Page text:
The Betting Rules of Teen Patti

In classic Teen Patti games, the betting begins with the player to the left of the dealer, and continues with players taking turns in clockwise order around the table, for as many circuits as are needed.

Every player in turn can either put an additional bet into the pot to stay in, or pay nothing further and fold. When you choose to fold, it means that you permanently drop out of the betting and lose any money you have already put into the pot during that deal. If you learn the betting rules thoroughly and are able to find the pattern in games, some of the Teen Patti tips may come out from this. 

The amount that you have to place at your turn in order to stay in the game depends on the “current stake” aka the previous stake, and whether you are playing blind or seen (a seen player is known in Hindi as ‘chaal’). Seen players have to bet twice as much as blind players to stay in. At the beginning of the betting, the current stake is one unit (i.e. the amount that each player put in the pot as an ante). Remember how much you start your first bet is also one of the teen patti tips.

If you play “Blind” (you don’t see your cards), you must put in at least the current stake and not more than twice the current stake. The current stake for the next player is then the amount that you put in.

If you play “Seen”, you must bet at least twice the current stake, and not more than four times the current stake. The current stake for the next player becomes half the amount that you bet.

If you play “blind”, you may choose to look at your cards when your turn comes to bet. You then become a seen player and from that turn onwards you must bet at least twice the current stake (or fold).

There’s one thing worthy to mention is that, in Teen Patti tips we usually suggest people to play blind, as it might give you chances to win more money if you are calm enough.

The betting continues in this way until one of the following things happens:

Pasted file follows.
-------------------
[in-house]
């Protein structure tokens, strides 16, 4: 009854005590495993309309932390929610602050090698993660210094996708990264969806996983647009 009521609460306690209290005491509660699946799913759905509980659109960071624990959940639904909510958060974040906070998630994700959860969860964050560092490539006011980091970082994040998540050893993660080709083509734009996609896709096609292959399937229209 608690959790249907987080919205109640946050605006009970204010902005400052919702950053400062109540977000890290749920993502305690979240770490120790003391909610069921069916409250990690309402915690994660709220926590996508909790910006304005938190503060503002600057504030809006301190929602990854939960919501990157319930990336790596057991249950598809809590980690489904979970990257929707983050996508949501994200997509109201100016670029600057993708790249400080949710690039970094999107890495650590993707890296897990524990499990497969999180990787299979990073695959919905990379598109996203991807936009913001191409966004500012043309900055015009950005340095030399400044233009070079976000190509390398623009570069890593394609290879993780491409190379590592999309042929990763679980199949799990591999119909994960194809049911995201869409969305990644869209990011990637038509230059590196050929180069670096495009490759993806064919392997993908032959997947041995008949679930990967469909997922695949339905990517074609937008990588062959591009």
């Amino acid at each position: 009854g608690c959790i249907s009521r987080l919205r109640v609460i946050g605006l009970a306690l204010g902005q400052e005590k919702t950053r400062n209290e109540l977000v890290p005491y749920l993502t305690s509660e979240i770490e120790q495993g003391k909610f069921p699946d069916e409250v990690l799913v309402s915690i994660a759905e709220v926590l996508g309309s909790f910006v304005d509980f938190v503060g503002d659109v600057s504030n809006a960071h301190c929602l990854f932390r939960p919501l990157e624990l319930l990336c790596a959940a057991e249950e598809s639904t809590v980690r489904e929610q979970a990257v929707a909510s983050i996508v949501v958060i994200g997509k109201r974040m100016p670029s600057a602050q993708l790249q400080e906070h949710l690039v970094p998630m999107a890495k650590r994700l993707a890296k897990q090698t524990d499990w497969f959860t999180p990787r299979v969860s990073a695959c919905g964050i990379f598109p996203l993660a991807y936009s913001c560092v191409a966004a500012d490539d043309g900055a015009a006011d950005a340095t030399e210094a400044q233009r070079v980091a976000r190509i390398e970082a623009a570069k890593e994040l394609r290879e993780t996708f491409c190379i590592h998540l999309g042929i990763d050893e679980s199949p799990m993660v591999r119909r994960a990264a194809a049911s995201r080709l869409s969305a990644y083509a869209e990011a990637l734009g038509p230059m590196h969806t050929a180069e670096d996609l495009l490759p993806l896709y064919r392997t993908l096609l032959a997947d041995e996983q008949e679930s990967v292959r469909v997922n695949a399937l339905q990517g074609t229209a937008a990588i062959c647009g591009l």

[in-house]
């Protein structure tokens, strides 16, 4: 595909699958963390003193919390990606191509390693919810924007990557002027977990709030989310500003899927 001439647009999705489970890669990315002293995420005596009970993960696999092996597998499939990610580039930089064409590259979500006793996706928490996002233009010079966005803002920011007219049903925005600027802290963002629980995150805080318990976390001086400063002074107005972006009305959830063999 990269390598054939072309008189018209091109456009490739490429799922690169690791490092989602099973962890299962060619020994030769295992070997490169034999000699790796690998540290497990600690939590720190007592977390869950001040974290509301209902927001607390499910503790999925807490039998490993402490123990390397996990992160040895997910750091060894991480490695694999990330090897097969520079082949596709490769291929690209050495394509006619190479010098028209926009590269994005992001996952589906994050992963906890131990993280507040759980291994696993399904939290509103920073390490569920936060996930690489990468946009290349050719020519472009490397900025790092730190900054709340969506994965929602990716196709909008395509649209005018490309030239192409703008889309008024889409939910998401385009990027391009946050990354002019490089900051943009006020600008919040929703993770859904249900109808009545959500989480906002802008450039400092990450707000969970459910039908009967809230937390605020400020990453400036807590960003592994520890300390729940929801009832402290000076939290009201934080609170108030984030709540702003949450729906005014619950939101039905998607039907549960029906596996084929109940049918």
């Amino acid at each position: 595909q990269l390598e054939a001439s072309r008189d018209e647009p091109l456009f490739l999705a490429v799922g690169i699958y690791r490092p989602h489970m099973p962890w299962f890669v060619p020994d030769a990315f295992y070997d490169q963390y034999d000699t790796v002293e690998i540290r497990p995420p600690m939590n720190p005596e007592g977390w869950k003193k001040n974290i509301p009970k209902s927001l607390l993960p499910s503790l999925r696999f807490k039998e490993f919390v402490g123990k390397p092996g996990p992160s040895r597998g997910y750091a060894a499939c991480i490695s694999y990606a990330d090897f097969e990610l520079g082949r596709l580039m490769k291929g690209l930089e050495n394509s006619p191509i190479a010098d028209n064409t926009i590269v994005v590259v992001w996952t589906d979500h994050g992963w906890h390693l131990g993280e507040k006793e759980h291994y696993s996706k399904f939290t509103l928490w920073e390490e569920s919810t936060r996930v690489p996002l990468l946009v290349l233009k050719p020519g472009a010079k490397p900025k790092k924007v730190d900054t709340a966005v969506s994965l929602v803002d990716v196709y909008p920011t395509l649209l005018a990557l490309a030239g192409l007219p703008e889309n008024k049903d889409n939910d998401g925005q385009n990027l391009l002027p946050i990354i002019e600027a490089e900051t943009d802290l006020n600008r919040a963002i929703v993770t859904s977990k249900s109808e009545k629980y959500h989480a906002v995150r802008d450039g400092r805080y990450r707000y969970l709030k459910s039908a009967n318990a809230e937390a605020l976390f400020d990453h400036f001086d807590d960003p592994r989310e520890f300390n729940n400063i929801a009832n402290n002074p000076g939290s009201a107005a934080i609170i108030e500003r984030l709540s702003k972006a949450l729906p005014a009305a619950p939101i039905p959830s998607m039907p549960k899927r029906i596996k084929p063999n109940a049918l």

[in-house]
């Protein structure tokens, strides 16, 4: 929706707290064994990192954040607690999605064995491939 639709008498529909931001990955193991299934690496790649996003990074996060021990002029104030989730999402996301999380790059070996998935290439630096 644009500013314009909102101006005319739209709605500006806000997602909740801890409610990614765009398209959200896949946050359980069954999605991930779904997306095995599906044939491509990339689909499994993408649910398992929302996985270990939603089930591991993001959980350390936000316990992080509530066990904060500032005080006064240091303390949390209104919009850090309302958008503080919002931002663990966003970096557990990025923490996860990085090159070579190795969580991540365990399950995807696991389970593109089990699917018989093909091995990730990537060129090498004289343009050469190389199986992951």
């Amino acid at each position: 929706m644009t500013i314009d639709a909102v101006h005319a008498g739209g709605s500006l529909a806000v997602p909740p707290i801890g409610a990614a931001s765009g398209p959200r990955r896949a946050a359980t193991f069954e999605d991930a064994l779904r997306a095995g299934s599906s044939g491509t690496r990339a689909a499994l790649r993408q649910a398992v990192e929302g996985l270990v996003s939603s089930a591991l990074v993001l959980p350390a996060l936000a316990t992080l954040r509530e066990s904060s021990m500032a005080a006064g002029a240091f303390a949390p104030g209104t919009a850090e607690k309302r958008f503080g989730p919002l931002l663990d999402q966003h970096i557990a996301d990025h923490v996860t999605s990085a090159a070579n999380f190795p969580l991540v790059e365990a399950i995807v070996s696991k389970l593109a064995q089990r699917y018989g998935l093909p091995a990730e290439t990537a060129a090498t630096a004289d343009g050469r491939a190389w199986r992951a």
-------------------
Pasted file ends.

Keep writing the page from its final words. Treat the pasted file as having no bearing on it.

1.All except one player have folded. In that case the last surviving player wins all the money in the pot, irrespective of the cards held.

2.All except two players have folded and one of these players at their turn pays for a show. In that case the cards of both players are exposed and compared.

The rules for a show are as follows:

A show cannot occur until all but two players have dropped out.

If you play “Blind”, the cost of a show is the current stake, paid into the pot, irrespective of whether the other player is blind or seen. You do not look at your own cards until after you have paid for the show.

If you play “Seen” and the other player plays “Blind”, you are not allowed to demand a show. The seen player can only continue betting or drop out.

If both players are seen, either player in turn may pay twice the current stake for a show.

In a show, both players’ cards are exposed, and the player whose hand is higher ranking wins the pot. If the hands are equal, the player who did not pay for the show wins the pot.

If all the players are seen, then at your turn, immediately after betting the minimum amount (twice the current stake), you can ask the player who bet immediately before you for a compromise, also known as a sideshow. The player before you can accept or refuse the compromise.

If the compromise is accepted, the two players involved privately compare their cards, and the player with the lower ranking cards must immediately fold. If they are equal, the player who asked for the compromise must fold.

If the compromise is refused, the betting continues as usual with the player after the one who asked for the compromise.

For example, players A, B , C & D are playing the game. They all put 1 unit on the table and D deals. Player A decides to play blind and puts one more unit. Player B sees his cards and folds. Player C plays blind and bets one unit. Player D looks at his cards and puts in 2 units (the minimum amount); the current stake remains at one unit.

Player A raises the stake by putting in 2 units. Player C looks at his cards and folds. Player D puts in 4 units (the minimum amount for a seen player since A chas raised the current stake to 2). Player A decides to look at his cards, and having done so he puts in 4 units and asks for a show. Player D shows his cards and the winner takes it all.

Note that the betting process in this game is quite different from Poker betting. There is no concept of equalising the bets, and a showdown is not possible with more than two players.